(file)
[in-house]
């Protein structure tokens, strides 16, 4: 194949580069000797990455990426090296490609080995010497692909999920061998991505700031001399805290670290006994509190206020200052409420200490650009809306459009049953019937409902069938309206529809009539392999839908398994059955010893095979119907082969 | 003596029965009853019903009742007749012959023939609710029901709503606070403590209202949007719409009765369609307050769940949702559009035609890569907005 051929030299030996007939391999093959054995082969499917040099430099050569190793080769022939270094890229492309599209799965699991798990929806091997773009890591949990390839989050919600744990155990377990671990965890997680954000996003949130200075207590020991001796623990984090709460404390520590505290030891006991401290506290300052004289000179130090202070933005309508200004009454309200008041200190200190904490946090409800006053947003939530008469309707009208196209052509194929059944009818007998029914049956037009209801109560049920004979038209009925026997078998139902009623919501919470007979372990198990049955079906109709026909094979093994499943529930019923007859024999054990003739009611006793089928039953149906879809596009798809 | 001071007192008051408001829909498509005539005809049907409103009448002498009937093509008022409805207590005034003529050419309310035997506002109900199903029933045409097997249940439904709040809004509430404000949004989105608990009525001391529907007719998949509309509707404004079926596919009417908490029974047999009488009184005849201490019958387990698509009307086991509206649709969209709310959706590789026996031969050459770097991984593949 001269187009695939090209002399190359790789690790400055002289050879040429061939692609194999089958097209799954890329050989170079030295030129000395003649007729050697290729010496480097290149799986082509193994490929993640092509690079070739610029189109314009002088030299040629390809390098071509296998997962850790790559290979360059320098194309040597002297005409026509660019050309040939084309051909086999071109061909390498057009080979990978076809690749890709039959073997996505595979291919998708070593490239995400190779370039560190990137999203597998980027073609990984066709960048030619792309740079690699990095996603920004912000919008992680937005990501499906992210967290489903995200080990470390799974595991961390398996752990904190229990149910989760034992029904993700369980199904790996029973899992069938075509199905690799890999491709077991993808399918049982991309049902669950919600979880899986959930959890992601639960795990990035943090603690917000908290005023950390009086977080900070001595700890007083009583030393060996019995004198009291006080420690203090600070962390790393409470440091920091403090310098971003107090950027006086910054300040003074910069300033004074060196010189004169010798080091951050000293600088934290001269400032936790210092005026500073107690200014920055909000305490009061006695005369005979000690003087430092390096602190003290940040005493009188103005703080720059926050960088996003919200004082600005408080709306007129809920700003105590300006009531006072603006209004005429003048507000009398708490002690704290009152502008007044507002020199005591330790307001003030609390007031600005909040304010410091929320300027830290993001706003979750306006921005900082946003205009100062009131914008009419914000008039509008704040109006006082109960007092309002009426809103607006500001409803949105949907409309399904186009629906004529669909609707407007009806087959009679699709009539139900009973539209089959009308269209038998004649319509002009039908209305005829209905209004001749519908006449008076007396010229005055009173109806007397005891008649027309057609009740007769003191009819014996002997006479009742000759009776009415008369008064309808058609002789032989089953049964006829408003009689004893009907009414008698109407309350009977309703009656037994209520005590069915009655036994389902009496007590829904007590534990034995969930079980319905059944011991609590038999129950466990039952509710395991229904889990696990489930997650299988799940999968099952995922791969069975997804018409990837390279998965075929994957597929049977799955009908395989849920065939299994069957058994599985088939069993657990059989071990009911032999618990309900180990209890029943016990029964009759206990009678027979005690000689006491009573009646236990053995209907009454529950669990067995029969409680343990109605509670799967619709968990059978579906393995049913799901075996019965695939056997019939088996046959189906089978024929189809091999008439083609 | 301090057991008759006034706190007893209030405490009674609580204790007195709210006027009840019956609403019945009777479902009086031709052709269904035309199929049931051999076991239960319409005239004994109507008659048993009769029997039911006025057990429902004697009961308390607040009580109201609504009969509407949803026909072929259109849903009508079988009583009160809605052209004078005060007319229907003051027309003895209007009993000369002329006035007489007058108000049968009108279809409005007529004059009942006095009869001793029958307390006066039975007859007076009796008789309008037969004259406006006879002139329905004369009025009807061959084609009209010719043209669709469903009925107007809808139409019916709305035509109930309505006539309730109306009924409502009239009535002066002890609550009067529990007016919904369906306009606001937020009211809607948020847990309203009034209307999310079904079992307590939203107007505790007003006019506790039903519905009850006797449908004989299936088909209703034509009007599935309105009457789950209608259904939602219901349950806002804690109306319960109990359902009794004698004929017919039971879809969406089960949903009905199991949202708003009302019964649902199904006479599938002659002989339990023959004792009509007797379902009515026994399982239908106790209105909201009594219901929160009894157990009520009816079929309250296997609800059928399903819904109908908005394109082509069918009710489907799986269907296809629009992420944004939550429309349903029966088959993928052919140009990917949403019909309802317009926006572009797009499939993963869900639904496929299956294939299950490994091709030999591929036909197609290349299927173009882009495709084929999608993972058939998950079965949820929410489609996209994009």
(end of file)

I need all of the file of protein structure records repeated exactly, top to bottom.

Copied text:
[in-house]
């Protein structure tokens, strides 16, 4: 194949580069000797990455990426090296490609080995010497692909999920061998991505700031001399805290670290006994509190206020200052409420200490650009809306459009049953019937409902069938309206529809009539392999839908398994059955010893095979119907082969 | 003596029965009853019903009742007749012959023939609710029901709503606070403590209202949007719409009765369609307050769940949702559009035609890569907005 051929030299030996007939391999093959054995082969499917040099430099050569190793080769022939270094890229492309599209799965699991798990929806091997773009890591949990390839989050919600744990155990377990671990965890997680954000996003949130200075207590020991001796623990984090709460404390520590505290030891006991401290506290300052004289000179130090202070933005309508200004009454309200008041200190200190904490946090409800006053947003939530008469309707009208196209052509194929059944009818007998029914049956037009209801109560049920004979038209009925026997078998139902009623919501919470007979372990198990049955079906109709026909094979093994499943529930019923007859024999054990003739009611006793089928039953149906879809596009798809 | 001071007192008051408001829909498509005539005809049907409103009448002498009937093509008022409805207590005034003529050419309310035997506002109900199903029933045409097997249940439904709040809004509430404000949004989105608990009525001391529907007719998949509309509707404004079926596919009417908490029974047999009488009184005849201490019958387990698509009307086991509206649709969209709310959706590789026996031969050459770097991984593949 001269187009695939090209002399190359790789690790400055002289050879040429061939692609194999089958097209799954890329050989170079030295030129000395003649007729050697290729010496480097290149799986082509193994490929993640092509690079070739610029189109314009002088030299040629390809390098071509296998997962850790790559290979360059320098194309040597002297005409026509660019050309040939084309051909086999071109061909390498057009080979990978076809690749890709039959073997996505595979291919998708070593490239995400190779370039560190990137999203597998980027073609990984066709960048030619792309740079690699990095996603920004912000919008992680937005990501499906992210967290489903995200080990470390799974595991961390398996752990904190229990149910989760034992029904993700369980199904790996029973899992069938075509199905690799890999491709077991993808399918049982991309049902669950919600979880899986959930959890992601639960795990990035943090603690917000908290005023950390009086977080900070001595700890007083009583030393060996019995004198009291006080420690203090600070962390790393409470440091920091403090310098971003107090950027006086910054300040003074910069300033004074060196010189004169010798080091951050000293600088934290001269400032936790210092005026500073107690200014920055909000305490009061006695005369005979000690003087430092390096602190003290940040005493009188103005703080720059926050960088996003919200004082600005408080709306007129809920700003105590300006009531006072603006209004005429003048507000009398708490002690704290009152502008007044507002020199005591330790307001003030609390007031600005909040304010410091929320300027830290993001706003979750306006921005900082946003205009100062009131914008009419914000008039509008704040109006006082109960007092309002009426809103607006500001409803949105949907409309399904186009629906004529669909609707407007009806087959009679699709009539139900009973539209089959009308269209038998004649319509002009039908209305005829209905209004001749519908006449008076007396010229005055009173109806007397005891008649027309057609009740007769003191009819014996002997006479009742000759009776009415008369008064309808058609002789032989089953049964006829408003009689004893009907009414008698109407309350009977309703009656037994209520005590069915009655036994389902009496007590829904007590534990034995969930079980319905059944011991609590038999129950466990039952509710395991229904889990696990489930997650299988799940999968099952995922791969069975997804018409990837390279998965075929994957597929049977799955009908395989849920065939299994069957058994599985088939069993657990059989071990009911032999618990309900180990209890029943016990029964009759206990009678027979005690000689006491009573009646236990053995209907009454529950669990067995029969409680343990109605509670799967619709968990059978579906393995049913799901075996019965695939056997019939088996046959189906089978024929189809091999008439083609 | 301090057991008759006034706190007893209030405490009674609580204790007195709210006027009840019956609403019945009777479902009086031709052709269904035309199929049931051999076991239960319409005239004994109507008659048993009769029997039911006025057990429902004697009961308390607040009580109201609504009969509407949803026909072929259109849903009508079988009583009160809605052209004078005060007319229907003051027309003895209007009993000369002329006035007489007058108000049968009108279809409005007529004059009942006095009869001793029958307390006066039975007859007076009796008789309008037969004259406006006879002139329905004369009025009807061959084609009209010719043209669709469903009925107007809808139409019916709305035509109930309505006539309730109306009924409502009239009535002066002890609550009067529990007016919904369906306009606001937020009211809607948020847990309203009034209307999310079904079992307590939203107007505790007003006019506790039903519905009850006797449908004989299936088909209703034509009007599935309105009457789950209608259904939602219901349950806002804690109306319960109990359902009794004698004929017919039971879809969406089960949903009905199991949202708003009302019964649902199904006479599938002659002989339990023959004792009509007797379902009515026994399982239908106790209105909201009594219901929160009894157990009520009816079929309250296997609800059928399903819904109908908005394109082509069918009710489907799986269907296809629009992420944004939550429309349903029966088959993928052919140009990917949403019909309802317009926006572009797009499939993963869900639904496929299956294939299950490994091709030999591929036909197609290349299927173009882009495709084929999608993972058939998950079965949820929410489609996209994009």